Providing meaningful learning opportunities online has not been the only challenge faced by chemical engineering education departments. One other major challenge has been delivering assessments that are robust and at the same time avoid issues around academic integrity and potential malpractice. When the norm is sit-down invigilated examinations for the majority of courses, maintaining the integrity of the assessment can prove quite difficult, especially over time zones and with large cohorts. Institutions issued blanket cancellations of sit-down examinations and consequently the majority of departments have been issuing alternative assessments. These alternatives have been mostly in the form of take-home exams, essays or a series of online assessments that either covered the ILOs as originally planned or those that had not already been covered by other prior in-semester assessment. In some cases, original design examinations have taken place as scheduled but through online platforms with relaxed time restrictions to accommodate downloading and uploading papers with timeframes from hours to days but without invigilation.

Students have also experienced difficulties during the lockdown. Due to lack of resources (eg computers, books) at home, many have not been able to carry out their studies as usual. I know of students who had only restricted access to a household computer as it is a shared resource. In some cases, in particular for those working on their final-year projects, departments have even delivered computers to individual students’ homes. Departments have also done a tremendous amount of work to support the student community, providing additional pastoral care.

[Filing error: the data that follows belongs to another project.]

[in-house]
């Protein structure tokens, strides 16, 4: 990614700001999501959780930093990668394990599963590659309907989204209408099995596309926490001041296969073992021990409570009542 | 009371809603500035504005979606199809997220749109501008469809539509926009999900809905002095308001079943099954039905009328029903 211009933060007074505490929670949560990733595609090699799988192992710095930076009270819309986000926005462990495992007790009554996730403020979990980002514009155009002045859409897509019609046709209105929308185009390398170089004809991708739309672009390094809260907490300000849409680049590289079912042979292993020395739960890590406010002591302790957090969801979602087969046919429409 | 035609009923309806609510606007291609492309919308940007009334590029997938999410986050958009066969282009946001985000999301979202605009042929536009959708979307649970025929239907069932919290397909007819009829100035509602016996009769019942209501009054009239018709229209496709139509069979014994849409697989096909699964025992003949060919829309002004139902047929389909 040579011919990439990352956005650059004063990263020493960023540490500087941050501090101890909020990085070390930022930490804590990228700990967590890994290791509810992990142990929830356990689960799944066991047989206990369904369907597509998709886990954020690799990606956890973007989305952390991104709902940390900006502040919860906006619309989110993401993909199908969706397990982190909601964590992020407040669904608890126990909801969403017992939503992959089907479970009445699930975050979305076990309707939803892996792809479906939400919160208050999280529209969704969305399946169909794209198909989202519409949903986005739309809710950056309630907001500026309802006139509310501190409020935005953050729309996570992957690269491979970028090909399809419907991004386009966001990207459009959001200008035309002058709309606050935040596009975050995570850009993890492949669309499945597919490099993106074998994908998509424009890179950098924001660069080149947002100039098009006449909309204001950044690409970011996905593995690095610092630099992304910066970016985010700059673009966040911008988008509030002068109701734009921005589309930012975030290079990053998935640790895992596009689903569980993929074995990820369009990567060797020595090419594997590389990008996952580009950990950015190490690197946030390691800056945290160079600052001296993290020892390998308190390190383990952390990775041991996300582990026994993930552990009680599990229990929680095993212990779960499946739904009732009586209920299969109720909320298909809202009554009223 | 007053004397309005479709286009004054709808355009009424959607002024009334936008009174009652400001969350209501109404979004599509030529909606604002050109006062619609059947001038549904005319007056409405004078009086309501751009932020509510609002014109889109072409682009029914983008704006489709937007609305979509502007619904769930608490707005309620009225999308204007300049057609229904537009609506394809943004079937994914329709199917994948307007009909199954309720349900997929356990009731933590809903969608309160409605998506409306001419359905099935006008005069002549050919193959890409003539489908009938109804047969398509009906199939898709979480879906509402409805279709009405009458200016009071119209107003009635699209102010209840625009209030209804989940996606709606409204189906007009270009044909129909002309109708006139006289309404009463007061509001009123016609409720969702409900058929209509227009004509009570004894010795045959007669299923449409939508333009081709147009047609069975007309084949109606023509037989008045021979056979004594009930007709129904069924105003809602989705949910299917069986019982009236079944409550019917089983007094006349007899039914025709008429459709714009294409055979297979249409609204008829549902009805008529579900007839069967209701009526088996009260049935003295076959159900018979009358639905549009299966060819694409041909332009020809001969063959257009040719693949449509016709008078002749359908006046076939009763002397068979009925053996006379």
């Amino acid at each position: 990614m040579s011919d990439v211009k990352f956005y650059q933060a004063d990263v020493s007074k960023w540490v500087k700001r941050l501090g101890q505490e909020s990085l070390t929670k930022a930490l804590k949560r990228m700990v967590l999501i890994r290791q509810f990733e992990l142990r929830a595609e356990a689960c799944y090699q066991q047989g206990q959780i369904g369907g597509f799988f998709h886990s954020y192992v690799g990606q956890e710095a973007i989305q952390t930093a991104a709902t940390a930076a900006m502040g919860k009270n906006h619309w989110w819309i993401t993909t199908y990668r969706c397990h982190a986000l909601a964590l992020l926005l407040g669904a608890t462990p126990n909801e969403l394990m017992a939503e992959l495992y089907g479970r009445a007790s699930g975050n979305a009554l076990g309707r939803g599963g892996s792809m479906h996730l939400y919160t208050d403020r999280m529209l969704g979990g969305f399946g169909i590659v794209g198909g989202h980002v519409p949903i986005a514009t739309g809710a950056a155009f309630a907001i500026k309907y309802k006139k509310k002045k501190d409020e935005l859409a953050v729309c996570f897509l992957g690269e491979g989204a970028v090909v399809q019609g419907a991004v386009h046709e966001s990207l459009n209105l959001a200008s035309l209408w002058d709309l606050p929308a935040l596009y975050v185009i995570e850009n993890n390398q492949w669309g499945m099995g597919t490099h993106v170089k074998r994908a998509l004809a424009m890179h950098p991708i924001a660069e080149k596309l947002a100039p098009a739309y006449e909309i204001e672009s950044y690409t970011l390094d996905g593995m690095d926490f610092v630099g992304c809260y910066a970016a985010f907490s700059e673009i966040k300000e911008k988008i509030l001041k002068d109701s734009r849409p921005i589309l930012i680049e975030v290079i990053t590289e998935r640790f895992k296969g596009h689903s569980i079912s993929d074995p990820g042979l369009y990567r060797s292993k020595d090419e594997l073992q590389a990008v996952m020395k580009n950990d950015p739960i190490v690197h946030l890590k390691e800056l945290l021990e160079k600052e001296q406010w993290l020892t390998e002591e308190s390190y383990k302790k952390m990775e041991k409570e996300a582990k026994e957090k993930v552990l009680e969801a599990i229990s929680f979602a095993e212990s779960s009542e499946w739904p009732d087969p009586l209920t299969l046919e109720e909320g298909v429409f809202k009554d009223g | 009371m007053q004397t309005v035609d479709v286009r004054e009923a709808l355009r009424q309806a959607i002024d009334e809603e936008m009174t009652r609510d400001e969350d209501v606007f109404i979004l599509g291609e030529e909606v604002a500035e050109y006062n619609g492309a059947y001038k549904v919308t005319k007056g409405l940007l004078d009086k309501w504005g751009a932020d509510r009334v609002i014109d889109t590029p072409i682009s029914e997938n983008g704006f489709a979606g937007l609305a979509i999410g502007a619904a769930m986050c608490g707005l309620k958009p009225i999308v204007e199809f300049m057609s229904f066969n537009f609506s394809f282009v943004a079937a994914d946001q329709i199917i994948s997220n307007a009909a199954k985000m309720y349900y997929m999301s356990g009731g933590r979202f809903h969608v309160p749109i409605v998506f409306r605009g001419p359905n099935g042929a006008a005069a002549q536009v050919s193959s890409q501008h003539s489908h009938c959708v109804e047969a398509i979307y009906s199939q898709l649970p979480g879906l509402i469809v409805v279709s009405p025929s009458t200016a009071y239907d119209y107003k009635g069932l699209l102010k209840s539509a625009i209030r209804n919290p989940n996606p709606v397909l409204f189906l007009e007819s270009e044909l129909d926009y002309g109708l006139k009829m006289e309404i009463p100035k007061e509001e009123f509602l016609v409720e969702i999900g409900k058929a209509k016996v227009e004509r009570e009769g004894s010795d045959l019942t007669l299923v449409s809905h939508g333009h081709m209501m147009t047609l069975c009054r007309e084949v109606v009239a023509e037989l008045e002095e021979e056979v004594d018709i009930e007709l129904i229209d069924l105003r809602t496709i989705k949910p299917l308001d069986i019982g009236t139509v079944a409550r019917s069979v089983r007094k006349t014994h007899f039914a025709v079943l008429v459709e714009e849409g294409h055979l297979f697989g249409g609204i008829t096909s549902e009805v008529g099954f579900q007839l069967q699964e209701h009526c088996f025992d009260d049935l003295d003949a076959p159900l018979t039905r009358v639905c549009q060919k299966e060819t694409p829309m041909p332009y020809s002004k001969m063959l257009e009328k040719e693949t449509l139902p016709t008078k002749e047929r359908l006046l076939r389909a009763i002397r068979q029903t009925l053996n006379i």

The major difficulties that chemical engineering departments faced, and in some cases are continuing to face, are two-fold. Firstly, on the learning delivery front, the lack of access to laboratories is problematic. Secondly, in respect of demonstrating that ILOs are met, the assurance of the quality and integrity of assessment processes remains challenging. Both of these are key aspects of the IChemE accreditation requirements and understandably, departments have been particularly concerned about their impact on accreditation status. Consequently, all chemical engineering departments either accredited or seeking accreditation have turned to IChemE for support.

IChemE has been working closely with the Engineering Council UK to provide guidance relating to compliance with accreditation in the face of  Covid-19. Meeting the required learning outcomes is still a necessity to maintain standards. However, IChemE has recognised that these rapidly-changing circumstances required flexibility in education provision and  that the learning outcomes may be delivered in a different way and that there are likely to be changes to the assessment process. Additionally, in response to the current situation, IChemE has given a blanket extension of one year to all accredited programmes.